Does this represent a bias or reality? So, I decided to start taking note when I hear of someone who is a success who was a stellar student….
Does education make you bad at investing in the stock market? Does it make you a bad investor?
One of my fears is that the US education system is hurting the chances of our best and brightest of being a success.
If I encourage my kids to be great students and devote time to making good grades, will they end up being successful students, but not successful in life?
In Excellent Sheep, the Miseducation of the American Elite & The Way to a Meaningful Life, Deresiewicz said there is one thing driving all the pressure in education, what he refers to as “…the insatiable need to be ‘the best.’” The idea that you don’t need to be the best also came up in World Class Learners: Educating Creative and Entrepreneurial Students by Yong Zhao, that the world no longer needs the United States to “be the best” but to be “part of the world.”
What is the worth of being the best?
This is a tricky concept for me. In many cases, the drive to be the best is what drives excellence. This can be how you achieve excellence….
In an earlier post, I talked about how in Excellent Sheep, the Miseducation of the American Elite & The Way to a Meaningful Life, William Deresiewicz says “The purpose of life [has become] the accumulation of gold stars.” (Excellent Sheep, page 16) How does he relate that to education? How does it relate to high school? Can AP failure teach kids how to fail?…
How do you choose a college major? Based on my own experiences and the job search experiences of several women I know, picking a major based on the classes you like isn’t a good method. And you have a good chance of ending up un- or under-employed. Unfortunately, this method of picking your major based on favorite classes is most likely to be recommended to good students, the kids who have worked the hardest. And, unfortunately, because girls are more likely to be model students, this probably happens to a greater number of women than men.
Colleges and universities should do a better job educating the students about what kinds of majors lead to which jobs….
In my last post, I summarized the experiences of several of my friends who chose their college major largely by the classes they enjoyed in school. I won’t go into all the reasons I ended up there, but my college major was in Chemistry.
Over the course of my summer internships, I realized didn’t really want to go into research. I don’t think I ever really thought I wanted to go into research, but research was where I was able to find summer internships. (And I worked really hard to find my summer internships. It wasn’t easy.)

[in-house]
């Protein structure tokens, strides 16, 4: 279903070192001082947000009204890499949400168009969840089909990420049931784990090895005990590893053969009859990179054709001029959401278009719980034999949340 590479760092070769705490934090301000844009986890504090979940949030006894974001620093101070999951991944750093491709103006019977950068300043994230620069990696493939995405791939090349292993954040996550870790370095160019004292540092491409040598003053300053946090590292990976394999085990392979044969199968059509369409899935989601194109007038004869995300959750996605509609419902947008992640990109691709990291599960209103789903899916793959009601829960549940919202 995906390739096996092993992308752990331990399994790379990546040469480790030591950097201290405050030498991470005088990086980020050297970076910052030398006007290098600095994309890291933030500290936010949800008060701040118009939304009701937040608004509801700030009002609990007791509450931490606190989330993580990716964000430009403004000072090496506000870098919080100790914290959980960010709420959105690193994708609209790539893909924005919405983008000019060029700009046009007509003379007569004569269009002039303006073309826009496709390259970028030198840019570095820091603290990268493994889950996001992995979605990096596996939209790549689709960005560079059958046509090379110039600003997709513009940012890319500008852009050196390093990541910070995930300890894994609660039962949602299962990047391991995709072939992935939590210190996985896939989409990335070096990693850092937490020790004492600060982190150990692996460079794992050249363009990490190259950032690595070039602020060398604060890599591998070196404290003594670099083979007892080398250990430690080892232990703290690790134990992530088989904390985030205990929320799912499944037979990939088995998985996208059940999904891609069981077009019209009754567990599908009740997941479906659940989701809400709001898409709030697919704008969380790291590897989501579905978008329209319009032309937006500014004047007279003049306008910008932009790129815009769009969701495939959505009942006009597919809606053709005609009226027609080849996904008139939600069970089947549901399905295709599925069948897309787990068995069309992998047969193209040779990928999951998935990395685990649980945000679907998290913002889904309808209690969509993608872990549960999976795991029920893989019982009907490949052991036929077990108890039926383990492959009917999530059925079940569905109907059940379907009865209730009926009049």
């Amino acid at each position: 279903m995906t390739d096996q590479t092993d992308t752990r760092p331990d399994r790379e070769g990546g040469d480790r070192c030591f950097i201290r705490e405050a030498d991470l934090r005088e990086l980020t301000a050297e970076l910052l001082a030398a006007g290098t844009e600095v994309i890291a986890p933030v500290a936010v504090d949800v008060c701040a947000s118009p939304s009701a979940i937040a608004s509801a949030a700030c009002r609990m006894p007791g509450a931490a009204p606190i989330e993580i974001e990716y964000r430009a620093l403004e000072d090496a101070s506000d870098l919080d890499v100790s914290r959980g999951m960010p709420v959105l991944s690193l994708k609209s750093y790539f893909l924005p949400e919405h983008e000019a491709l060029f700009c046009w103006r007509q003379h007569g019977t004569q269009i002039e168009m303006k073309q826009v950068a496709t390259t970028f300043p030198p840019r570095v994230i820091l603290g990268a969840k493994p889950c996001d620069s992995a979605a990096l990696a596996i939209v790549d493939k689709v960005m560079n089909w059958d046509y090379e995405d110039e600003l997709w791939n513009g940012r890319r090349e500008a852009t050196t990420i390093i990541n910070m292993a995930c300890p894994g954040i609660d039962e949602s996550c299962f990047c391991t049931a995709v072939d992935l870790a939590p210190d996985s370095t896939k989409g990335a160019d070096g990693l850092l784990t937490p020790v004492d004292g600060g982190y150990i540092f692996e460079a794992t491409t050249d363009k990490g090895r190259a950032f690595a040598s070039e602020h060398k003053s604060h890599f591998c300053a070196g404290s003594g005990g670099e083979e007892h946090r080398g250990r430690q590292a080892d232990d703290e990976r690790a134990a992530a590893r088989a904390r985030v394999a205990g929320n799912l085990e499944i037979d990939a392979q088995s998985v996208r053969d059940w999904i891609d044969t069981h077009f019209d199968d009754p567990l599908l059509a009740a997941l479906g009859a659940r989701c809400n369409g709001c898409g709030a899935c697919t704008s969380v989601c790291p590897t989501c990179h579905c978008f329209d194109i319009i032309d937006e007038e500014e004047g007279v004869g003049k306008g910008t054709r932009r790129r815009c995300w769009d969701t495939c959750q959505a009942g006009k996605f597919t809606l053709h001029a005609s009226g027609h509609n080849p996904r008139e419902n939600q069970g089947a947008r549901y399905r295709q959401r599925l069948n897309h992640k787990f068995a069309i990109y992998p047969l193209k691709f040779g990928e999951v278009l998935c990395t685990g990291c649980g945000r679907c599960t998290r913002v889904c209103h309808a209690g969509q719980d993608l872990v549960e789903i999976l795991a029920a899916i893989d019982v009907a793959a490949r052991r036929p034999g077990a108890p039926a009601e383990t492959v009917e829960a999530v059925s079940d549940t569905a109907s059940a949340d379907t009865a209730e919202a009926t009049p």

As I neared the end of the completion of my degree, I spent hours in my universities “career office” …
You’re majoring in what? And what are you planning to do with that college major?
You’re probably thinking that I’d be asking that of an English major. At least, that’s the way the classic joke goes. Everyone knows you can’t get a job with an English degree. “Everyone” knows that English isn’t a “practical” college major.
But did you know you can’t get a decent job with a college chemistry degree? A biology degree? A math degree?…
In my reading I’ve noticed a lot of anecdotes about people who achieve outstanding success, and they usually don’t get there by the normal academic route. There’s Steve Jobs, of course, who I covered in this series of posts. Then there are several mentions of successful people in Outliers, by Malcolm Gladwell. The idea that college isn’t needed for success came up again in How Children Succeed, by Paul Tough.
As a former top performing student, I wonder how much to encourage my kids to stay top performing. (That’s where my kids are now.) Because I’m starting to think that being a stellar student actually teaches out (or un-learns) some skills you need. I’m still collecting data. So, I’m also going to start taking note when I hear of someone who is a success who was a stellar student….
Both of the Steve Jobs biographies I read, Steve Jobs by Walter Isaacson and Becoming Steve Jobs: The Evolution of a Reckless Upstart into a Visionary Leader by Brent Schlender and Rick Tetzeli, were written by people who knew Steve Jobs personally. But there are a couple of small points that I think they overlooked….